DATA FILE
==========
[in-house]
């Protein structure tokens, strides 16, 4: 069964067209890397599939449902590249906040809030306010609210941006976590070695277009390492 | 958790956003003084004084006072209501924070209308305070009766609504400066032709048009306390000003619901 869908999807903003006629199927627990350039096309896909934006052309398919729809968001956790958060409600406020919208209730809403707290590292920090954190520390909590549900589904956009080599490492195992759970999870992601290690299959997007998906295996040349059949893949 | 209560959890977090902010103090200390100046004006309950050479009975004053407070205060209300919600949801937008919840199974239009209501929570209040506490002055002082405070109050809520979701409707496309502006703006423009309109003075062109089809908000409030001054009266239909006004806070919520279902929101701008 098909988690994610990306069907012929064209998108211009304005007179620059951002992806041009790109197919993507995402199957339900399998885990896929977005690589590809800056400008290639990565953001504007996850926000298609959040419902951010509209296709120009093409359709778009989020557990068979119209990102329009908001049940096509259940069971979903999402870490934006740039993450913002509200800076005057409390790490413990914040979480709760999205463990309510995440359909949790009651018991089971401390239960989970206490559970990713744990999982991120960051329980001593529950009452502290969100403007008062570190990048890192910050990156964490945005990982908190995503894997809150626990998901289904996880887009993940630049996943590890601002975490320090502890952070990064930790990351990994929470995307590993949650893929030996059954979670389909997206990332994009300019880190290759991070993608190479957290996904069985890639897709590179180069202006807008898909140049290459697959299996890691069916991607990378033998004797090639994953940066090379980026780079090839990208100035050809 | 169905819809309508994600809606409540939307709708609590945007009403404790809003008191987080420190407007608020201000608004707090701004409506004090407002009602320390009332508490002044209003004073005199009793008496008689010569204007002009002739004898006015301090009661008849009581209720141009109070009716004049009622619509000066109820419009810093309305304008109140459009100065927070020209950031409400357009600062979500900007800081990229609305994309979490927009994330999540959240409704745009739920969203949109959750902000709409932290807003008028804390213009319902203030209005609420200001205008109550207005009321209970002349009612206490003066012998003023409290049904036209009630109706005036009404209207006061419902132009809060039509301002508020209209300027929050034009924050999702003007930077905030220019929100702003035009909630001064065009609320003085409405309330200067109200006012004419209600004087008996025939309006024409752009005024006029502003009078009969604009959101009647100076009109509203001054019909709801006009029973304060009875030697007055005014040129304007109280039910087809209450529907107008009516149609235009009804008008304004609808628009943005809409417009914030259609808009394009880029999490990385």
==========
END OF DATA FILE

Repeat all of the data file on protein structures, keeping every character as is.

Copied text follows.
[in-house]
């Protein structure tokens, strides 16, 4: 069964067209890397599939449902590249906040809030306010609210941006976590070695277009390492 | 958790956003003084004084006072209501924070209308305070009766609504400066032709048009306390000003619901 869908999807903003006629199927627990350039096309896909934006052309398919729809968001956790958060409600406020919208209730809403707290590292920090954190520390909590549900589904956009080599490492195992759970999870992601290690299959997007998906295996040349059949893949 | 209560959890977090902010103090200390100046004006309950050479009975004053407070205060209300919600949801937008919840199974239009209501929570209040506490002055002082405070109050809520979701409707496309502006703006423009309109003075062109089809908000409030001054009266239909006004806070919520279902929101701008 098909988690994610990306069907012929064209998108211009304005007179620059951002992806041009790109197919993507995402199957339900399998885990896929977005690589590809800056400008290639990565953001504007996850926000298609959040419902951010509209296709120009093409359709778009989020557990068979119209990102329009908001049940096509259940069971979903999402870490934006740039993450913002509200800076005057409390790490413990914040979480709760999205463990309510995440359909949790009651018991089971401390239960989970206490559970990713744990999982991120960051329980001593529950009452502290969100403007008062570190990048890192910050990156964490945005990982908190995503894997809150626990998901289904996880887009993940630049996943590890601002975490320090502890952070990064930790990351990994929470995307590993949650893929030996059954979670389909997206990332994009300019880190290759991070993608190479957290996904069985890639897709590179180069202006807008898909140049290459697959299996890691069916991607990378033998004797090639994953940066090379980026780079090839990208100035050809 | 169905819809309508994600809606409540939307709708609590945007009403404790809003008191987080420190407007608020201000608004707090701004409506004090407002009602320390009332508490002044209003004073005199009793008496008689010569204007002009002739004898006015301090009661008849009581209720141009109070009716004049009622619509000066109820419009810093309305304008109140459009100065927070020209950031409400357009600062979500900007800081990229609305994309979490927009994330999540959240409704745009739920969203949109959750902000709409932290807003008028804390213009319902203030209005609420200001205008109550207005009321209970002349009612206490003066012998003023409290049904036209009630109706005036009404209207006061419902132009809060039509301002508020209209300027929050034009924050999702003007930077905030220019929100702003035009909630001064065009609320003085409405309330200067109200006012004419209600004087008996025939309006024409752009005024006029502003009078009969604009959101009647100076009109509203001054019909709801006009029973304060009875030697007055005014040129304007109280039910087809209450529907107008009516149609235009009804008008304004609808628009943005809409417009914030259609808009394009880029999490990385």